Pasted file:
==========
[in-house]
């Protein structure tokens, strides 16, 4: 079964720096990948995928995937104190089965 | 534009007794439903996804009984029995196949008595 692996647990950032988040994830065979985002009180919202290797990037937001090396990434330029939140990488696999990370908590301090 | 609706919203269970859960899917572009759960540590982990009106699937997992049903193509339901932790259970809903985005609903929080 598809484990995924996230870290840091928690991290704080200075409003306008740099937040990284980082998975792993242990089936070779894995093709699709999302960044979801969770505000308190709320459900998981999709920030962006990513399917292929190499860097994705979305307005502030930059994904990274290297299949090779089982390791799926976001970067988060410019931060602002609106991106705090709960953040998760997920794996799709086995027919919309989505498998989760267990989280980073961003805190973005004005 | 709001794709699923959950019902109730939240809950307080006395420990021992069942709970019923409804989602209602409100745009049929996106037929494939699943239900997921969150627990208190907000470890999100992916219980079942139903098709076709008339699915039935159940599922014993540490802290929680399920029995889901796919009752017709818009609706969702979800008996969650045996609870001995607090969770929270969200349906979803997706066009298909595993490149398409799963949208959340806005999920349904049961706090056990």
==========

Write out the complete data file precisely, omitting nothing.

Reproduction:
[in-house]
């Protein structure tokens, strides 16, 4: 079964720096990948995928995937104190089965 | 534009007794439903996804009984029995196949008595 692996647990950032988040994830065979985002009180919202290797990037937001090396990434330029939140990488696999990370908590301090 | 609706919203269970859960899917572009759960540590982990009106699937997992049903193509339901932790259970809903985005609903929080 598809484990995924996230870290840091928690991290704080200075409003306008740099937040990284980082998975792993242990089936070779894995093709699709999302960044979801969770505000308190709320459900998981999709920030962006990513399917292929190499860097994705979305307005502030930059994904990274290297299949090779089982390791799926976001970067988060410019931060602002609106991106705090709960953040998760997920794996799709086995027919919309989505498998989760267990989280980073961003805190973005004005 | 709001794709699923959950019902109730939240809950307080006395420990021992069942709970019923409804989602209602409100745009049929996106037929494939699943239900997921969150627990208190907000470890999100992916219980079942139903098709076709008339699915039935159940599922014993540490802290929680399920029995889901796919009752017709818009609706969702979800008996969650045996609870001995607090969770929270969200349906979803997706066009298909595993490149398409799963949208959340806005999920349904049961706090056990």